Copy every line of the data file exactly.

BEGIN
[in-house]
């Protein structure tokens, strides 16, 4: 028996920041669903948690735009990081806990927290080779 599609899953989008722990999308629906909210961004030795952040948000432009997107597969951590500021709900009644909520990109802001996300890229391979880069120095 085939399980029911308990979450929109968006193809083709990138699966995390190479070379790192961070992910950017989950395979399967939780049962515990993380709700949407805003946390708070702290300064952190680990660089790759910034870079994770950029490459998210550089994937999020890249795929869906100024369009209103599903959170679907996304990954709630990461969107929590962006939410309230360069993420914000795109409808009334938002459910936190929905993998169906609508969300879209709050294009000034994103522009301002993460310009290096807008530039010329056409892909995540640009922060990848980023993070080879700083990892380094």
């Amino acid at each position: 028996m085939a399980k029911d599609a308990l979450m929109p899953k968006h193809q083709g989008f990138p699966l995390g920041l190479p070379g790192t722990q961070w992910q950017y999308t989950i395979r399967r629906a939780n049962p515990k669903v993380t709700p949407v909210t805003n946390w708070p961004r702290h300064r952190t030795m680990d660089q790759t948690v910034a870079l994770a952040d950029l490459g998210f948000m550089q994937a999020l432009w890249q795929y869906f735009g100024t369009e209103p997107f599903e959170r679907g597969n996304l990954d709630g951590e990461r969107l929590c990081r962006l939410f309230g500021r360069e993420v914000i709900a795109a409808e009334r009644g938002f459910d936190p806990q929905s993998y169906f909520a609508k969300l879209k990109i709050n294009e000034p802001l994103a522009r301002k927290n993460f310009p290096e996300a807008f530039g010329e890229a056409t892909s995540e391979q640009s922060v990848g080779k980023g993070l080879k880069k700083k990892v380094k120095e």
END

[in-house]
């Protein structure tokens, strides 16, 4: 028996920041669903948690735009990081806990927290080779 599609899953989008722990999308629906909210961004030795952040948000432009997107597969951590500021709900009644909520990109802001996300890229391979880069120095 085939399980029911308990979450929109968006193809083709990138699966995390190479070379790192961070992910950017989950395979399967939780049962515990993380709700949407805003946390708070702290300064952190680990660089790759910034870079994770950029490459998210550089994937999020890249795929869906100024369009209103599903959170679907996304990954709630990461969107929590962006939410309230360069993420914000795109409808009334938002459910936190929905993998169906609508969300879209709050294009000034994103522009301002993460310009290096807008530039010329056409892909995540640009922060990848980023993070080879700083990892380094």
């Amino acid at each position: 028996m085939a399980k029911d599609a308990l979450m929109p899953k968006h193809q083709g989008f990138p699966l995390g920041l190479p070379g790192t722990q961070w992910q950017y999308t989950i395979r399967r629906a939780n049962p515990k669903v993380t709700p949407v909210t805003n946390w708070p961004r702290h300064r952190t030795m680990d660089q790759t948690v910034a870079l994770a952040d950029l490459g998210f948000m550089q994937a999020l432009w890249q795929y869906f735009g100024t369009e209103p997107f599903e959170r679907g597969n996304l990954d709630g951590e990461r969107l929590c990081r962006l939410f309230g500021r360069e993420v914000i709900a795109a409808e009334r009644g938002f459910d936190p806990q929905s993998y169906f909520a609508k969300l879209k990109i709050n294009e000034p802001l994103a522009r301002k927290n993460f310009p290096e996300a807008f530039g010329e890229a056409t892909s995540e391979q640009s922060v990848g080779k980023g993070l080879k880069k700083k990892v380094k120095e």